Early in Andrew Campbell’s career as a pediatrician, he developed an interest in caring for children with chronic illnesses. “Once I began the work, I also became focused on children who were experiencing health care disparities, which led to an interest in sickle cell anemia—a disease that’s been neglected in terms of research. Eventually, the work became a passion for me, so I now run a clinic for children with sickle cell,” says Campbell, an MD and director of the Pediatric Comprehensive Hemoglobinopathy Program at the University of Michigan.

This story is part of a series highlighting the research accomplishments of Robert Wood Johnson Foundation (RWJF) grantees from the Human Capital Portfolio.

Campbell, who is also a 2005-2009 Robert Wood Johnson Foundation (RWJF) Harold Amos Medical Faculty Development Program Scholar, is a member of a small, elite group of researchers across the country who are investigating new ways to treat—or cure—sickle cell anemia, a disease that affects approximately 100,000 Americans. One out of every 500 African American babies will be born with the disease and the life expectancy for a sickle cell patient is less than 50 years.

“The current treatment for sickle cell is Hydroxyurea, a chemotherapy drug that stimulates fetal hemoglobin,” Campbell says. “While it works well and has been shown to decrease complications and improve the survival rates of sickle cell patients, it’s not well-tolerated by every patient and it causes side effects such as nausea, hair loss, suppressed white blood cell counts and increased susceptibility to infection.”

The Path to Better Treatment

Working with the guidance of his Harold Amos program mentor, Griffin Rodgers, MD, director of the National Institute of Diabetes, Digestive and Kidney Diseases and his research mentor, James Douglas Engel, PhD, chair of the department of Cell and Developmental Biology at the University of Michigan, Campbell and his team began to search for more effective, less toxic ways to increase the amount of fetal hemoglobin in sickle cell patients.

“We are all born with 99 percent fetal hemoglobin,” Campbell explains, “but by the time we are 6 months old, the body begins to replace fetal hemoglobin with healthy, adult hemoglobin. In a person with sickle cell, however, the adult hemoglobin is not healthy, as it can sickle. Fetal hemoglobin does not sickle and it prevents sickling in the remaining blood cells. If you have high fetal hemoglobin, you will have a much lower rate of complications from sickle cell. A high rate could also extend a sickle cell patient’s lifespan. We don’t truly understand why it works, but we know it works.”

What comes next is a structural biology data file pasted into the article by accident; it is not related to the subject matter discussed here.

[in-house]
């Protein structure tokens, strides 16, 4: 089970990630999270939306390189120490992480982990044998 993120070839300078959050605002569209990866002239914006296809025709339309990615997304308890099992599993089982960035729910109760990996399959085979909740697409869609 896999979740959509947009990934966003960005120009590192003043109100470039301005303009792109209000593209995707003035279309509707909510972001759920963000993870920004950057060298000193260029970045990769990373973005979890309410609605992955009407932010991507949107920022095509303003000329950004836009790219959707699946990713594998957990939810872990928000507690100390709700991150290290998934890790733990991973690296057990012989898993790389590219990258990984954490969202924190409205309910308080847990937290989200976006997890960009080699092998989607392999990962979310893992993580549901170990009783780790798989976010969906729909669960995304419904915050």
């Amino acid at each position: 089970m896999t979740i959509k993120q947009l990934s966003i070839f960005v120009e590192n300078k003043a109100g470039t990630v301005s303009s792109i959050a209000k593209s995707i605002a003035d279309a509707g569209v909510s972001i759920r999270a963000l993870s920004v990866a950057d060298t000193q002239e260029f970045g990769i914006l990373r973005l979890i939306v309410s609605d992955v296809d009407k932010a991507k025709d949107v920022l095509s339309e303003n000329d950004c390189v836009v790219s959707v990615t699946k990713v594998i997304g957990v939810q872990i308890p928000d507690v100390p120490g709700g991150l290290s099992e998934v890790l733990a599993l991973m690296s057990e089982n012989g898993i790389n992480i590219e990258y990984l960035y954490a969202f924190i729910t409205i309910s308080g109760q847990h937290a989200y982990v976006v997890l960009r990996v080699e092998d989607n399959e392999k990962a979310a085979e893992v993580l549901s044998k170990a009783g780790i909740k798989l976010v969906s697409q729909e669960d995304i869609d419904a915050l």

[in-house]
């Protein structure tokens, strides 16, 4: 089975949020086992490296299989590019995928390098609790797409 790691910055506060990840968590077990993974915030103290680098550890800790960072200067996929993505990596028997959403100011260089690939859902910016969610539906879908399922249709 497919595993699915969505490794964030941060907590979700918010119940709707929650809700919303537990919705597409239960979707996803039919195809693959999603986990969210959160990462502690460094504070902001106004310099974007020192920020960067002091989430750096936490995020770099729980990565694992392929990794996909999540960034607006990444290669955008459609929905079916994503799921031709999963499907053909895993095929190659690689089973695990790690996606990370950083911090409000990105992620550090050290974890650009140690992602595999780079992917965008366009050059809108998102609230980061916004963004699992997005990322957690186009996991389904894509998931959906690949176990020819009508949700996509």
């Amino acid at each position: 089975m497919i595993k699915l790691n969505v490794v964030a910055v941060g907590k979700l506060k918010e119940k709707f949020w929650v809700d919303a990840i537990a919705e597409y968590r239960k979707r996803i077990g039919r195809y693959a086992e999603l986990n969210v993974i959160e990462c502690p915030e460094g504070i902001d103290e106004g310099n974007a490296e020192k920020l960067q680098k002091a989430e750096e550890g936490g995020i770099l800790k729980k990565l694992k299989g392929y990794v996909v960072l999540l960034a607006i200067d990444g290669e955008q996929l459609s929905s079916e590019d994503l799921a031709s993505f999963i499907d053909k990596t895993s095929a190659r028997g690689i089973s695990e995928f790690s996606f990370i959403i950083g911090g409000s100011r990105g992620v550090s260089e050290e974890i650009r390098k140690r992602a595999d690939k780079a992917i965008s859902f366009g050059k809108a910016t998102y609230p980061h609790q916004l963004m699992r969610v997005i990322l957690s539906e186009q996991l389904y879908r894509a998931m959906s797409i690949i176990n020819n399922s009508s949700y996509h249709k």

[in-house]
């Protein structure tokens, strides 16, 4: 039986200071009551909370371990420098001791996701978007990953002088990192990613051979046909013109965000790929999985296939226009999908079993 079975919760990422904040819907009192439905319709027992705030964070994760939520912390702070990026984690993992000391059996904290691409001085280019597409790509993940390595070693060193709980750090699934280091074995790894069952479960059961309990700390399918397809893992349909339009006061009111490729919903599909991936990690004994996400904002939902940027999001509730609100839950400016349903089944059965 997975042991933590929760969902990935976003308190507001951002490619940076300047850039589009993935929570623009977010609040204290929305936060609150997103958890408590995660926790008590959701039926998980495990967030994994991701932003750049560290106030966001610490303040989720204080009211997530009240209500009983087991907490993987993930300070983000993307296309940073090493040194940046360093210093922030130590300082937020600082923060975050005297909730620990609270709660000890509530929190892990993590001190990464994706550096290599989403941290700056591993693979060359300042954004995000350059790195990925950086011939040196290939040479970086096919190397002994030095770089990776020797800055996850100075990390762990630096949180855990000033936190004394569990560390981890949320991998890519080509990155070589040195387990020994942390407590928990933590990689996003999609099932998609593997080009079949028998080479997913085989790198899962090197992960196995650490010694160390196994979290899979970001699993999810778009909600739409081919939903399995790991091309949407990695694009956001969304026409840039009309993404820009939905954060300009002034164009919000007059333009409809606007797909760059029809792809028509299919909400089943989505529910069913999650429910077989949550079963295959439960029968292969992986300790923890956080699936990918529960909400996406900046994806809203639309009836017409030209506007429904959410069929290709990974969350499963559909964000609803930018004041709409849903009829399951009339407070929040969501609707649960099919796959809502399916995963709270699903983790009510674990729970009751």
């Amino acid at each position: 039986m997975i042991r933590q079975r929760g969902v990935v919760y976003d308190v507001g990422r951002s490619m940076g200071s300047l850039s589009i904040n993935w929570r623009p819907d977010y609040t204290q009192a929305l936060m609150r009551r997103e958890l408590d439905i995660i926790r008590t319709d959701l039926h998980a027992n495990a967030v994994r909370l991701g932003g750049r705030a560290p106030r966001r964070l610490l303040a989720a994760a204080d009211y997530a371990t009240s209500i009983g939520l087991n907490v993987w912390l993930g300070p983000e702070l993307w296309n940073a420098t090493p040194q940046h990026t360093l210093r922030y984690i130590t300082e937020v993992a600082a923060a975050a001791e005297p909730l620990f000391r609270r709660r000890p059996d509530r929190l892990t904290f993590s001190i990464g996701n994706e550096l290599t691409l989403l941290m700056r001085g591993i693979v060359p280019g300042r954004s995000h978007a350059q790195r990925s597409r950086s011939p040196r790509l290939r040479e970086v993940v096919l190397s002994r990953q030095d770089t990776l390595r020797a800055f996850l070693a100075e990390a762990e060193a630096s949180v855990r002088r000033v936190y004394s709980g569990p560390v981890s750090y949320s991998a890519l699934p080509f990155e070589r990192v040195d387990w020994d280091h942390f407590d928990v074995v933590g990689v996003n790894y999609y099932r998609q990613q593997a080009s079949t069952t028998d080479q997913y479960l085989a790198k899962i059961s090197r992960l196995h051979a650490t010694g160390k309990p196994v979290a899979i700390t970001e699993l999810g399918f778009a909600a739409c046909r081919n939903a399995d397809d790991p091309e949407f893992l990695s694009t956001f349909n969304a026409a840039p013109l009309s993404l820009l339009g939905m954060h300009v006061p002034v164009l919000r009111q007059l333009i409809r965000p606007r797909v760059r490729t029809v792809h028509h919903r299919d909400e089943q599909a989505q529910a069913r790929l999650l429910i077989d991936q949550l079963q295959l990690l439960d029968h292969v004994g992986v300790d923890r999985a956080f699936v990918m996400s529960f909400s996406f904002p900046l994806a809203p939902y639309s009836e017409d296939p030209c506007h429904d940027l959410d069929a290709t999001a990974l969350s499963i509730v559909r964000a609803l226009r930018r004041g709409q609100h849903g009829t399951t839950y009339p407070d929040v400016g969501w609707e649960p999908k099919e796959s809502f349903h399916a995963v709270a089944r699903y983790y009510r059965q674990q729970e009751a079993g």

“In our research, we discovered two proteins, TR2/TR4, that can stimulate fetal hemoglobin in mouse models,” Campbell says. His team’s study, “Forced TR2/TR4 Expression in Sickle Cell Disease Mice Confers Enhanced Fetal Hemoglobin Synthesis and Alleviated Disease Phenotypes,” published in the October 2011 issue of the Proceedings of the National Academy of Sciences (PNAS), revealed that genetic manipulation of the TR2/TR4 proteins increased fetal hemoglobin levels (from 7.6 percent to 18.6 percent) and lowered levels of inflammation and liver damage in sickle cell mice.

“The finding is very significant because we have found a way to stimulate fetal hemoglobin production genetically. This is one of the first discoveries of how to turn on fetal hemoglobin in a way that decreased sickle cell complications in the mouse model,” Campbell explains. “The study is pre-clinical, but if we can find a way to manipulate the TR2/TR4 in humans, that’s really the Holy Grail, because it may prove to be a promising new treatment for the disease.”

Next Steps

“The TR2/TR4 project was supported, in part, by the National Heart Lung and Blood Institute, but because of the protected time provided by my Harold Amos award, I was able to initiate collaborations with other researchers around the country,” Campbell says. “Together, we are trying to further induce fetal hemoglobin in mouse models and look for other compounds that may help. I’m also looking at the inflammatory pathways of sickle cell. Advances in how to increase levels of fetal hemoglobin may also help people with another hematologic condition called beta thalassemia major, a blood disorder characterized by a significant reduction or absence of the production of adult beta-globin, resulting in lifelong anemia and the need for ongoing blood transfusions to sustain life.”

“I do want to emphasize the fact that participating in the Robert Wood Johnson Foundation Harold Amos Medical Faculty Development Program was so important because of the advice I received on conducting research and building my career,” Campbell adds. “It was critical to helping me shape my research questions and gather data in ways that ensured our findings would be solid. The program truly gives young investigators the committed time, supportive mentors and financial assistance needed to advance during a critical time in a physician/scientist’s academic development.”

The RWJF Harold Amos Medical Faculty Development Program was created to make it possible for scientists, physicians and dentists from historically disadvantaged backgrounds to advance to senior positions in academic medicine. The four-year, AMFDP supports biomedical, clinical, dental and health services/epidemiology research. Awards are offered to physicians and dentists who are not only committed to building careers in academic medicine and dentistry, but who hope to serve as role models for other students and faculty members from disadvantaged backgrounds.